Responsible pain management.

Arthritis is a term used to describe joint disease, joint pain, or joint swelling. There are more than 100 types of arthritis and related conditions. Arthritis affects people of all ages, sexes, and races, and is the leading cause of disability in the United States. According to the Arthritis Foundation, more than 50 million adults and 300,000 children have some type of arthritis. Women are diagnosed with arthritis more often than men, and it is more frequent in people over 65 years old.

The most common symptoms of arthritis include:

  • Swelling
  • Pain
  • Stiffness
  • Decreased range of motion

The symptoms of arthritis range from mild to moderate to severe. Some people will go for years with mild symptoms, but they can progress and get worse over time. When someone has severe arthritis, it can cause chronic pain that impacts their ability to do regular daily activities including walking and climbing stairs. Permanent joint damage can also occur, some noticeable such as knobby fingers, others only visible by x-ray. Some types of arthritis can cause damage to internal organs such as the heart, lungs, and kidneys. It can also affect eyes, skin, joints, and joint tissues.

The most common type of arthritis is osteoarthritis, also known as degenerative arthritis. Osteoarthritis occurs when the cartilage that cushions the ends of bones wears away so that the bones rub against each other, causing pain, swelling, and stiffness. As the disease progresses, strength in the joint is lost and pain becomes chronic. Some risk factors include age, family history, previous injury, and excess weight. Remaining active, maintaining a healthy weight, avoiding injury and repetitive movements, all are preventative measures against osteoarthritis. Some treatments for managing the symptoms for mild to moderate symptoms include regular physical activity, hot and cold therapies, assistive devices, and over the counter pain relievers. Joint replacement may be necessary if symptoms become severe, causing limited mobility and affecting quality of life.

Another common type of arthritis is inflammatory arthritis. With inflammatory arthritis the immune system attacks the joints with uncontrolled inflammation, potentially causing joint erosion. The chronic inflammation can damage internal organs, eyes, and other parts of the body. Some types of inflammatory arthritis include rheumatoid arthritis, psoriatic arthritis, and ankylosing spondylitis. With rheumatoid arthritis (RA), the most common inflammatory arthritis, the immune system attacks the joints, and the lining of the joint capsule (synovial membrane) becomes inflamed and swollen. As RA progresses, it will destroy cartilage and bone in the joint. Symptoms of RA include fatigue, loss of appetite, anemia, and mild fever. A combination of genetics and environmental factors can trigger autoimmune diseases such as inflammatory arthritis. For example, smoking is an environmental risk factor for rheumatoid arthritis in some people. Early diagnosis and aggressive treatment can help to slow the progression of inflammatory arthritis. Treatment goals include reducing pain, improving function, and preventing further joint damage.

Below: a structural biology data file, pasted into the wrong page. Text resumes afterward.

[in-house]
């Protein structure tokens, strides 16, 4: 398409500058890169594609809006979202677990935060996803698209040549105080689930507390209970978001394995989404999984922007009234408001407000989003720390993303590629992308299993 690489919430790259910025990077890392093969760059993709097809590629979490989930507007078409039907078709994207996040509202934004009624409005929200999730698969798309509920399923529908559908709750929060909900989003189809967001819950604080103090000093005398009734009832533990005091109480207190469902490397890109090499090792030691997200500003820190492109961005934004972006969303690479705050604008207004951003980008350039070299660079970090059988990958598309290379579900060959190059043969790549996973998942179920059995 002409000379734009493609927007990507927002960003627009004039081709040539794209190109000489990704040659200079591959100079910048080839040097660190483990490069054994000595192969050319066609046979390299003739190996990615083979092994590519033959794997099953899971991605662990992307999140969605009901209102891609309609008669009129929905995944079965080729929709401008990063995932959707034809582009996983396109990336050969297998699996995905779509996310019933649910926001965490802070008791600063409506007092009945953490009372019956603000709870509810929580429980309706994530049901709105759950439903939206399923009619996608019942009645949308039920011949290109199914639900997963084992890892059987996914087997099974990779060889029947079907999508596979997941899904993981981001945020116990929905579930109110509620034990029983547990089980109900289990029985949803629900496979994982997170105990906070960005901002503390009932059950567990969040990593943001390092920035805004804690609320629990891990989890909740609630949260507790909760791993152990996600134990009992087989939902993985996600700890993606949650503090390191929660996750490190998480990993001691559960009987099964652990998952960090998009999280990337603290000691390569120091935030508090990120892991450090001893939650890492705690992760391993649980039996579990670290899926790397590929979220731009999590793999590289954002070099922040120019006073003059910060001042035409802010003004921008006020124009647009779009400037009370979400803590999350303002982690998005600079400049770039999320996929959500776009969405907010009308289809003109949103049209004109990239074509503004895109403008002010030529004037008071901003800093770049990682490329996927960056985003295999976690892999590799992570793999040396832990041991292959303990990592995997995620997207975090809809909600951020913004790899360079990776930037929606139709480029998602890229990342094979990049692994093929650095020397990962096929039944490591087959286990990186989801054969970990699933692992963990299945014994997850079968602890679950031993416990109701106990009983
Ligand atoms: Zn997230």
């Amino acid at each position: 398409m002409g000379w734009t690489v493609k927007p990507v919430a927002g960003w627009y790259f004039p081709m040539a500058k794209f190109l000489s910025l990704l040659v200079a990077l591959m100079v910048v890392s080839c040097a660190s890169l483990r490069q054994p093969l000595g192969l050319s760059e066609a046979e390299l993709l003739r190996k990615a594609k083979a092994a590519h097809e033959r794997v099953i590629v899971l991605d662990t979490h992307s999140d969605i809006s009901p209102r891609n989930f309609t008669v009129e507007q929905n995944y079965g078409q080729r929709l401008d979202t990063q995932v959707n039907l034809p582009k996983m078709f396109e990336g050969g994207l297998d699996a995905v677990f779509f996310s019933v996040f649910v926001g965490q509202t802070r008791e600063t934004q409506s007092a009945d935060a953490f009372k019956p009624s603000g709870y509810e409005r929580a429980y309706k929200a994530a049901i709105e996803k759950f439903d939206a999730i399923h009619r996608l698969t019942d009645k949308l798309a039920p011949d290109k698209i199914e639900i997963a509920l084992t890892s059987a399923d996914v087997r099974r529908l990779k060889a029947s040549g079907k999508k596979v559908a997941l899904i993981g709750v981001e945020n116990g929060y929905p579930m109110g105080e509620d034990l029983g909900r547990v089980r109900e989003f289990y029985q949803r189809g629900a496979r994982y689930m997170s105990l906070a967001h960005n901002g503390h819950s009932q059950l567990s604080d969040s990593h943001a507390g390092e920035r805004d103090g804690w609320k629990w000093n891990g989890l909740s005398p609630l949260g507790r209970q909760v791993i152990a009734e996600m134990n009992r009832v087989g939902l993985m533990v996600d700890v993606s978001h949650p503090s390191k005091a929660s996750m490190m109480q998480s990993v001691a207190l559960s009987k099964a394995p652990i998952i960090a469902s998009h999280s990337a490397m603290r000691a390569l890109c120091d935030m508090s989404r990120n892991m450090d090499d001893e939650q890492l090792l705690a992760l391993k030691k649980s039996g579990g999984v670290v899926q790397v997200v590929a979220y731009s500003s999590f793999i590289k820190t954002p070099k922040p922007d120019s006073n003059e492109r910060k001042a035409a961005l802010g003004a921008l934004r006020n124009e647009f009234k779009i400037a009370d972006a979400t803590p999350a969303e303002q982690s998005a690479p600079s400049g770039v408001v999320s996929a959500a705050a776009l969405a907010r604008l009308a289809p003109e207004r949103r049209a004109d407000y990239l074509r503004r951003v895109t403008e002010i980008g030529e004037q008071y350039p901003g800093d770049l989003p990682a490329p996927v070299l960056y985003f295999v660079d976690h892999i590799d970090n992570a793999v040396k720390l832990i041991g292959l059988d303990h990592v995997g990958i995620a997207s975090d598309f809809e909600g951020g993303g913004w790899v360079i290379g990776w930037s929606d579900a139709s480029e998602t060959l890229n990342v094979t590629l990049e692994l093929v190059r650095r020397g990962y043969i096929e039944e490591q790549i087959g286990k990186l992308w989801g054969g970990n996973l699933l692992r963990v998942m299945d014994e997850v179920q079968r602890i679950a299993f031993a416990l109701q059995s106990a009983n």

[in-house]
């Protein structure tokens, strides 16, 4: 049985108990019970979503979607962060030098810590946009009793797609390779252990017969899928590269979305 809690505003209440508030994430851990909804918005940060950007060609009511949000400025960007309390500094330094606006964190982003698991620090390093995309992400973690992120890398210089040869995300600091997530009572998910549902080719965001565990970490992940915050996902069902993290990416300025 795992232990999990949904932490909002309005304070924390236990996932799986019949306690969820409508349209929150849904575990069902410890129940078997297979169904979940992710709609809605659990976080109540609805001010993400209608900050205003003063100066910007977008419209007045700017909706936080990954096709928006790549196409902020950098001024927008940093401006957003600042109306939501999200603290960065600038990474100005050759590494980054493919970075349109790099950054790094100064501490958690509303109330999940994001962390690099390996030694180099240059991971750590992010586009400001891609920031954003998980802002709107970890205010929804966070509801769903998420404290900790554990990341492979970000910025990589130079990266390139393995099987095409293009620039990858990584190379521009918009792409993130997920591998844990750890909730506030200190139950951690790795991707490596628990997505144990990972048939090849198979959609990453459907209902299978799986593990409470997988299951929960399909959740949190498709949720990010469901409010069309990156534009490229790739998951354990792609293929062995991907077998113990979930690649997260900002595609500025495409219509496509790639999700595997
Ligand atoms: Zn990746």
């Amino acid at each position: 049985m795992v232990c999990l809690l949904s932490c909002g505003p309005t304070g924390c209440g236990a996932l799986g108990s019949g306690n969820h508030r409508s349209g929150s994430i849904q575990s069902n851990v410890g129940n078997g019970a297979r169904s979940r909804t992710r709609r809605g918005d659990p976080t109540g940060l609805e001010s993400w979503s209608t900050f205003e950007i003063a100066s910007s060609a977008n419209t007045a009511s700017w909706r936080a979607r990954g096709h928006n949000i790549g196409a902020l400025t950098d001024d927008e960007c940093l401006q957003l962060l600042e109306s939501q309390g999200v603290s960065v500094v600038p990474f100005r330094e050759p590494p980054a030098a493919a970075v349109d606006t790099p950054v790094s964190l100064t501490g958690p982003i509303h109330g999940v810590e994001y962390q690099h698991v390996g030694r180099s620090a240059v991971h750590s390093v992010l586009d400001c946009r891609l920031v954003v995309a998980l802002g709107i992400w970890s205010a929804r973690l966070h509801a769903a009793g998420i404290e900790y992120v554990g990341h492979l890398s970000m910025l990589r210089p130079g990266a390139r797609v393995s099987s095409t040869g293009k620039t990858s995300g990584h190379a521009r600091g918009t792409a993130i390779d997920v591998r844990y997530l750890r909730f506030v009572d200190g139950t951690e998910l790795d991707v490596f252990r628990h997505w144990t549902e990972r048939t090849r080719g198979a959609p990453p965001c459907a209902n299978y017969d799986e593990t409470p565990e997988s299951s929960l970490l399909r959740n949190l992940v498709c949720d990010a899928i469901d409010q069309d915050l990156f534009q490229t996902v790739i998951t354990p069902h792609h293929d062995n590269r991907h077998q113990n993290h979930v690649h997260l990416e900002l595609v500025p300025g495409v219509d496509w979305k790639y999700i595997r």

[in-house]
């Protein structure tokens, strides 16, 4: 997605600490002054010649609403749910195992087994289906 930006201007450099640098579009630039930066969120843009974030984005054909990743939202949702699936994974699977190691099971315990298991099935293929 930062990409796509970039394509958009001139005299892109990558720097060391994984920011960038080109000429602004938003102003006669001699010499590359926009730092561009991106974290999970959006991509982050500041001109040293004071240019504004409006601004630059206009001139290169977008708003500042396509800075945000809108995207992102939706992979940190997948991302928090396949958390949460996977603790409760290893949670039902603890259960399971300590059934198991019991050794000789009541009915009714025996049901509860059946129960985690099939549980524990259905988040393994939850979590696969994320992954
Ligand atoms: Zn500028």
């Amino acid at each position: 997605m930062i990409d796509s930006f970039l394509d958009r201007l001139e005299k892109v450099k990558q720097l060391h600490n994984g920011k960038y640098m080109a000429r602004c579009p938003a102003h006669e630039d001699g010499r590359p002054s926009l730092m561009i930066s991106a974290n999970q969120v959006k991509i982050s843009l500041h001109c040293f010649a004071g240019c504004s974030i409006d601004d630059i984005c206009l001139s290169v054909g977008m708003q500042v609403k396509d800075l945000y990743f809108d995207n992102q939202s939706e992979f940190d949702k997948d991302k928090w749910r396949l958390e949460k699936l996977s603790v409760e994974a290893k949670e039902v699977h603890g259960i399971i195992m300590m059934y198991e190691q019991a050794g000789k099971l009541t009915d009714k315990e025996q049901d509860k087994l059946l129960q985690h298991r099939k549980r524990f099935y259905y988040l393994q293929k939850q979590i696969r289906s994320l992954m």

Infectious arthritis occurs when a bacterium, virus, or fungus enters the joint and trigger inflammation. There are a variety of organisms that can infect joints, such as food contamination like salmonella and shigella; sexually transmitted diseases like gonorrhea and chlamydia; and blood-to-blood infections like hepatitis C. Early treatment with antibiotics can stop joint infections, but sometimes arthritis will become chronic following an infectious arthritis episode.

Metabolic arthritis develops when uric acid builds up and deposits in the joints. Your body breaks down purines, a substance found in human cells and in several foods. Some people produce more uric acid than the body needs, or the body can’t get rid of it quickly enough when consumed or produced. When that happens, the uric acid builds up and forms crystals in the joints. This causes sudden spikes of extreme joint pain, known as a gout attack. Gout typically comes and goes as the uric acid builds up, causing chronic pain and disability.

If you are experiencing any of the symptoms of arthritis you should talk with your doctor to determine the accurate cause of your joint pain. Likely, you will be referred to a rheumatologist or orthopedist for an accurate diagnosis. Early treatment is crucial to preserve your joint function, mobility, and quality of life. While many treatments can slow the progression of arthritis, one of the most debilitating components of arthritis is chronic pain. Pain Stop Clinics are experts in responsible pain management. They will create a personalized treatment plan to help you control your arthritis pain.

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